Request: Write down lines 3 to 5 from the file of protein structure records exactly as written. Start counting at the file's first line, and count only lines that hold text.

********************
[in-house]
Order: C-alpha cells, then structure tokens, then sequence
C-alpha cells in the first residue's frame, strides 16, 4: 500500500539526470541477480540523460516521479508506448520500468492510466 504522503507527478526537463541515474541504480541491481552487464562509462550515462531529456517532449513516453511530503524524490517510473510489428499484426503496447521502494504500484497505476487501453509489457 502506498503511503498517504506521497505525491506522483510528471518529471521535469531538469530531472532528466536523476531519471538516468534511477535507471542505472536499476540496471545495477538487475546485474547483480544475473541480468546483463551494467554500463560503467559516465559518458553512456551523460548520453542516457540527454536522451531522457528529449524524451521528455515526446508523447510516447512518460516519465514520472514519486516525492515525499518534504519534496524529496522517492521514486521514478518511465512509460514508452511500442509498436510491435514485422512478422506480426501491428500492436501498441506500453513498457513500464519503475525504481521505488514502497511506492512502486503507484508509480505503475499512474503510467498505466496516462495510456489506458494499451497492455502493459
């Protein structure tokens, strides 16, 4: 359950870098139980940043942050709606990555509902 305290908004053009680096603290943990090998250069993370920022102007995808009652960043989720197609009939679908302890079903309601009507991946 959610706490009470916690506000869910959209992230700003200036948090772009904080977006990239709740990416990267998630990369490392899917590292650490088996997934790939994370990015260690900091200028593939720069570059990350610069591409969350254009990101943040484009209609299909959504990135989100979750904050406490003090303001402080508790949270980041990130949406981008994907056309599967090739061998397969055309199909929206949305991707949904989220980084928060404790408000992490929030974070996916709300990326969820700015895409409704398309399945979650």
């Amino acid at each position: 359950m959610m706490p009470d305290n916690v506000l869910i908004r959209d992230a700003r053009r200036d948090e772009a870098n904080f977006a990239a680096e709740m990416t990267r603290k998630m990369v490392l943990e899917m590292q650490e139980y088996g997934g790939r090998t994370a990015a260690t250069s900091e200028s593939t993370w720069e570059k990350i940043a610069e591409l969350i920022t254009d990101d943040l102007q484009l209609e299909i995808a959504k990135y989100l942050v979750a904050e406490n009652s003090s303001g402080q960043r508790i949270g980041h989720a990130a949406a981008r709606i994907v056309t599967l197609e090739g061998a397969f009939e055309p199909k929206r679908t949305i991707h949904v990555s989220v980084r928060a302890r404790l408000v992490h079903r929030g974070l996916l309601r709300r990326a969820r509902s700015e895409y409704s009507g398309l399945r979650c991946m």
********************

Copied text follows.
C-alpha cells in the first residue's frame, strides 16, 4: 500500500539526470541477480540523460516521479508506448520500468492510466 504522503507527478526537463541515474541504480541491481552487464562509462550515462531529456517532449513516453511530503524524490517510473510489428499484426503496447521502494504500484497505476487501453509489457 502506498503511503498517504506521497505525491506522483510528471518529471521535469531538469530531472532528466536523476531519471538516468534511477535507471542505472536499476540496471545495477538487475546485474547483480544475473541480468546483463551494467554500463560503467559516465559518458553512456551523460548520453542516457540527454536522451531522457528529449524524451521528455515526446508523447510516447512518460516519465514520472514519486516525492515525499518534504519534496524529496522517492521514486521514478518511465512509460514508452511500442509498436510491435514485422512478422506480426501491428500492436501498441506500453513498457513500464519503475525504481521505488514502497511506492512502486503507484508509480505503475499512474503510467498505466496516462495510456489506458494499451497492455502493459
């Protein structure tokens, strides 16, 4: 359950870098139980940043942050709606990555509902 305290908004053009680096603290943990090998250069993370920022102007995808009652960043989720197609009939679908302890079903309601009507991946 959610706490009470916690506000869910959209992230700003200036948090772009904080977006990239709740990416990267998630990369490392899917590292650490088996997934790939994370990015260690900091200028593939720069570059990350610069591409969350254009990101943040484009209609299909959504990135989100979750904050406490003090303001402080508790949270980041990130949406981008994907056309599967090739061998397969055309199909929206949305991707949904989220980084928060404790408000992490929030974070996916709300990326969820700015895409409704398309399945979650």
């Amino acid at each position: 359950m959610m706490p009470d305290n916690v506000l869910i908004r959209d992230a700003r053009r200036d948090e772009a870098n904080f977006a990239a680096e709740m990416t990267r603290k998630m990369v490392l943990e899917m590292q650490e139980y088996g997934g790939r090998t994370a990015a260690t250069s900091e200028s593939t993370w720069e570059k990350i940043a610069e591409l969350i920022t254009d990101d943040l102007q484009l209609e299909i995808a959504k990135y989100l942050v979750a904050e406490n009652s003090s303001g402080q960043r508790i949270g980041h989720a990130a949406a981008r709606i994907v056309t599967l197609e090739g061998a397969f009939e055309p199909k929206r679908t949305i991707h949904v990555s989220v980084r928060a302890r404790l408000v992490h079903r929030g974070l996916l309601r709300r990326a969820r509902s700015e895409y409704s009507g398309l399945r979650c991946m």